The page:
Enough shots are being fired in currency wars that governments and central banks are already intervening, trying to stop their own currencies from flagging in the wake of a mad scramble for U.S. dollars, especially in export-driven Asia.
"This is about trying to contain emerging-market currency depreciation pressures," Benoit Anne, head of emerging market strategy at Societe Generale, told The Wall Street Journal. "What we have seen over the past few days is a number of central banks stepping in, with a view to smoothing foreign-exchange volatility."
Investors dashing to U.S. dollars have put currencies in Asia, Latin America, Eastern Europe and Africa under intense selling pressure. Central banks across the developing world are buying local currencies to protect against the biggest selloff in emerging-market assets since the demise of Lehman Brothers three years ago.
Because sudden currency weaknesses can fuel inflation by raising the cost of imported goods and raise the cost of repaying debts denominated in foreign currencies, central banks — including those in South Korea, Indonesia, Thailand, India, the Philippines, Singapore and Taiwan — are suspected of recent interventions designed to protect their own currencies.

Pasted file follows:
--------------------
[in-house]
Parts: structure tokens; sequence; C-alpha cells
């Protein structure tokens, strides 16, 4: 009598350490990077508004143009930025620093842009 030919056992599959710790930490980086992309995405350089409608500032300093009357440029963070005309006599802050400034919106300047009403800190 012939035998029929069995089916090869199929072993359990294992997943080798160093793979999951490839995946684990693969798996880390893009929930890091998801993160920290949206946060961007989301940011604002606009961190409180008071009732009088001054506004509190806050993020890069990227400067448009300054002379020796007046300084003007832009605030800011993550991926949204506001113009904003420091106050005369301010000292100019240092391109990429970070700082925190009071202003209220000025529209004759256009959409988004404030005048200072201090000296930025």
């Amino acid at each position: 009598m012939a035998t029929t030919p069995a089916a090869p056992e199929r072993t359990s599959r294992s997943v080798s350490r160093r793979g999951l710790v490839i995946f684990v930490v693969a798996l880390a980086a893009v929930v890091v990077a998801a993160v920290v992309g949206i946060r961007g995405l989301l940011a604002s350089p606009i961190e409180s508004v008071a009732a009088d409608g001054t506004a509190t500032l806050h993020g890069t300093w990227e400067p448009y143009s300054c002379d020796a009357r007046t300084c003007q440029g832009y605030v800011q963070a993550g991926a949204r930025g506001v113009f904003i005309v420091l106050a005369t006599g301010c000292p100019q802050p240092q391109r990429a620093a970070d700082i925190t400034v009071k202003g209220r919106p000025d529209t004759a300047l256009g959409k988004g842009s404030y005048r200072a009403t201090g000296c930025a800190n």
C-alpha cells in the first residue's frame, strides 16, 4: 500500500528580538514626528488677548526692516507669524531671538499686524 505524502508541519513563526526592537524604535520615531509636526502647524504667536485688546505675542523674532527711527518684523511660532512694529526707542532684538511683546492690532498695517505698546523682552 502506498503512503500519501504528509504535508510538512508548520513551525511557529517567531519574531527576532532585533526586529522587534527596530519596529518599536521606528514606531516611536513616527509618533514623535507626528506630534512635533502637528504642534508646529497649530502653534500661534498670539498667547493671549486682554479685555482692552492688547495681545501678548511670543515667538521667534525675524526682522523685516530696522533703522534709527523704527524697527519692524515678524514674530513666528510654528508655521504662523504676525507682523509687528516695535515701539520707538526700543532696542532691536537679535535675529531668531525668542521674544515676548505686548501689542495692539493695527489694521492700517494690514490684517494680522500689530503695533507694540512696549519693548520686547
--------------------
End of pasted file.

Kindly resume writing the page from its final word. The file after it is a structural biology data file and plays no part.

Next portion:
Gold prices have dropped as the dollar has become stronger.
“Gold has been great profit-making commodity, but it is not a currency despite what some others might claim,” a fund manager told FXStreet.com. “At the end of the day, the dollars are what are needed to pay the bills. You buy gold because it's in the midst of a 10-year bull run, not to go down to the grocery to buy cantaloupes."
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